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import com.google.inject.AbstractModule;
import com.google.inject.Guice;
import com.google.inject.Inject;
import com.google.inject.Injector;

public class GuiceDemo
{
    public static void main(String[] args)
    {
        new GuiceDemo().run();
    }

    public void run()
    {
        Injector injector = Guice.createInjector(new EmptyModule());
        DemoInstance demoInstance = injector.getInstance(DemoInstance.class);
        assert(demoInstance.demoUnbound == null);
    }

    public static class EmptyModule extends AbstractModule
    {
        @Override
        protected void configure()
        {
        }
    }

    public static class DemoInstance
    {
        public final DemoUnbound demoUnbound;

        @Inject
        public DemoInstance(DemoUnbound demoUnbound)
        {
            this.demoUnbound = demoUnbound;
        }
    }

    public static class DemoUnbound
    {
    }
}

Can I prevent Guice from providing an instance of DemoUnbound to the constructor of DemoInstance?

In essence I am looking for a way to run Guice in a totally explicit binding mode where injecting an unbound class is an error.

How do you make it an error to Guice inject a class not bound in the Module?

share|improve this question
    
@johncarl thank you for the syntax fix. I didn't like my original code as it was doing the demo from the constructor which is ugly :) I should have checked the code before posting. –  Alain O'Dea Sep 17 '12 at 23:49

2 Answers 2

up vote 3 down vote accepted

If you use an interface here instead of a concrete class for DemoUnbound, Guice will throw an exception because it cannot find a suitable class to inject:

public class GuiceDemo
{
    public static void main(String[] args)
    {
        new GuiceDemo().run();
    }

    public void run()
    {
        Injector injector = Guice.createInjector(new EmptyModule());
        DemoInstance demoInstance = injector.getInstance(DemoInstance.class);
        assert(demoInstance.demoUnbound == null);
    }

    public static class EmptyModule extends AbstractModule
    {
        @Override
        protected void configure()
        {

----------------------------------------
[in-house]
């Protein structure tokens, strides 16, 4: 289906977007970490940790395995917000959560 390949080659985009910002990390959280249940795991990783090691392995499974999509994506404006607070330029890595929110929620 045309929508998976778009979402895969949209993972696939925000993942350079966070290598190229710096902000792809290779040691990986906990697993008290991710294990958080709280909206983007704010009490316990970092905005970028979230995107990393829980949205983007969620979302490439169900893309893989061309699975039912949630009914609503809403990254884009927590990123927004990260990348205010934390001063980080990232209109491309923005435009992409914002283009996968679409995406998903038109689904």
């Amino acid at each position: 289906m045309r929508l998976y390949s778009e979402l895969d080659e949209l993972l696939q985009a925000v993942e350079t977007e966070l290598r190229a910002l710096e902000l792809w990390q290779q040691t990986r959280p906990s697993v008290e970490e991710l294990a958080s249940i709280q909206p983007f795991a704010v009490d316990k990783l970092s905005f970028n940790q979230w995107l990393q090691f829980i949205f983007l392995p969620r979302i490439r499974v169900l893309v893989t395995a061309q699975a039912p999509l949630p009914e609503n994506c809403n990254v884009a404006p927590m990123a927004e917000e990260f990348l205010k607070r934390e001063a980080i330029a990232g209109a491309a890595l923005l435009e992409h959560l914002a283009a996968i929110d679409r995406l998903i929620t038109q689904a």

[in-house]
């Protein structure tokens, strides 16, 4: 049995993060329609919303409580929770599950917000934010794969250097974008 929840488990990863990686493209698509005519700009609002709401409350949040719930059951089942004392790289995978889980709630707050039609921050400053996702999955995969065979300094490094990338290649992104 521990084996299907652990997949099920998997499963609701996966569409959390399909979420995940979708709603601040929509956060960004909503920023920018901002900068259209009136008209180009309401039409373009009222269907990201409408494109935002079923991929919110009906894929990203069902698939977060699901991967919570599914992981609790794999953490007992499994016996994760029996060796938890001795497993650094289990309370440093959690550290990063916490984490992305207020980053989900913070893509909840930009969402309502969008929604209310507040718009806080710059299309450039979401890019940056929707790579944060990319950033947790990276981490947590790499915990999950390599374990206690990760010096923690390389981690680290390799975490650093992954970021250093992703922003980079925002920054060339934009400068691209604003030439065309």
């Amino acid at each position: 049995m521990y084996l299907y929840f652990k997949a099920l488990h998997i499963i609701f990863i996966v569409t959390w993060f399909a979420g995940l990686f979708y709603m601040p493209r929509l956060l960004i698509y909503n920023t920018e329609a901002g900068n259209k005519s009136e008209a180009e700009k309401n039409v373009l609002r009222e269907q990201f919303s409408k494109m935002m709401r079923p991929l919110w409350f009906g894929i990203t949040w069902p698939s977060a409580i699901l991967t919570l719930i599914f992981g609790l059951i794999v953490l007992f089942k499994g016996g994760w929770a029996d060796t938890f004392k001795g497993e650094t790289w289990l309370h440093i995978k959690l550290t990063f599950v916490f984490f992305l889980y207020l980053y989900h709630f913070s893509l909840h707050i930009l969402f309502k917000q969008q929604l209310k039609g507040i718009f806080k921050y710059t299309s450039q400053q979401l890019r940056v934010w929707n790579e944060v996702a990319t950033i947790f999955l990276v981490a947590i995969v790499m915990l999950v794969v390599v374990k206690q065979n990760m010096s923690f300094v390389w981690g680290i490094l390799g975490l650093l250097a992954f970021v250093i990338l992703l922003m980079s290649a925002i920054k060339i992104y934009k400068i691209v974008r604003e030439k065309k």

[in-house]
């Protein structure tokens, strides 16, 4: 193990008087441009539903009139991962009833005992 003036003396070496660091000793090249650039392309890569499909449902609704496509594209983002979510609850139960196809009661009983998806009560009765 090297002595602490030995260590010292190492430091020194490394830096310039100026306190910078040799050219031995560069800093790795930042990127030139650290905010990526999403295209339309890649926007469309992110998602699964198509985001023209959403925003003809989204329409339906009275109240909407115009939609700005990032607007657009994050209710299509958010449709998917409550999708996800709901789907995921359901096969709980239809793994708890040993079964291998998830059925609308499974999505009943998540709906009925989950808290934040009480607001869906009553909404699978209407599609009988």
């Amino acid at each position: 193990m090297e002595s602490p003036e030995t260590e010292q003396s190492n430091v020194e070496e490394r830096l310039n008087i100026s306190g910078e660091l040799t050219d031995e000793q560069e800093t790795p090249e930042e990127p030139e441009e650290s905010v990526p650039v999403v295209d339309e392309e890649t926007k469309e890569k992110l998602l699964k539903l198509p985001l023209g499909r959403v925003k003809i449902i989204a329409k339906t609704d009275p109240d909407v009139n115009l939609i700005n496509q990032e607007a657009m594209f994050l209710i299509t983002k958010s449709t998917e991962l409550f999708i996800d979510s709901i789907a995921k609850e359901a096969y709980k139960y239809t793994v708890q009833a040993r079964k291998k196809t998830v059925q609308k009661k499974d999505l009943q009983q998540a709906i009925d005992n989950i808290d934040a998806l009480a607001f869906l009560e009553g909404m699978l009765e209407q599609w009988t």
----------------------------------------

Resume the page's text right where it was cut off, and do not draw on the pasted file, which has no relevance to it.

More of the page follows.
}
    }

    public static class DemoInstance
    {
        public final DemoUnbound demoUnbound;

        @Inject
        public DemoInstance(DemoUnbound demoUnbound)
        {
            this.demoUnbound = demoUnbound;
        }
    }

    public interface DemoUnbound
    {
    }
}
share|improve this answer
    
A valid solution. I should have clarified my intent. The problem is I want to prevent programmers from injecting public classes that already exist. Beyond compiler boundaries I still can't see a solution to this. I suppose the solution is code review :S –  Alain O'Dea Sep 17 '12 at 23:48
    
I think I need a little clarification. What do you mean by: "I want to prevent programmers from injecting public classes that already exist" –  johncarl Sep 17 '12 at 23:51
    
I want to make it so that the code I provide above doesn't work. I would like it so that I was forced to have "bind(DemoInstance.class, DemoInstance.class)" to make it work. Does Guice support this? Basically this has been identified as a deadly flaw and is leading to a possible wholesale removal of Guice from our code. We want to explicitly control exactly the types that can be injected. –  Alain O'Dea Sep 18 '12 at 0:25
    
Honestly this sounds like a strange request. Why is this a deadly flaw? What is preventing devs from just executing this: DemoInstance instance = new DemoInstance(new DemoUnbound()) ? –  johncarl Sep 18 '12 at 2:31
    
I agree with you. I will make the case that a code review can easily pick up inappropriate constructor parameters. DI frameworks are a hard sell where I am unfortunately and it seems that people can be inventive in arguing against them :) –  Alain O'Dea Sep 18 '12 at 4:27

Try putting binder().requireExplicitBindings(); in your Module. It won't keep you from injecting concrete classes, but it will require a module to include bind(DemoUnbound.class); to make it more obvious.

Read the Binder docs for more information.

share|improve this answer
    
This sounds like it fits the bill... I was unaware of this configuration. –  johncarl Sep 18 '12 at 4:13

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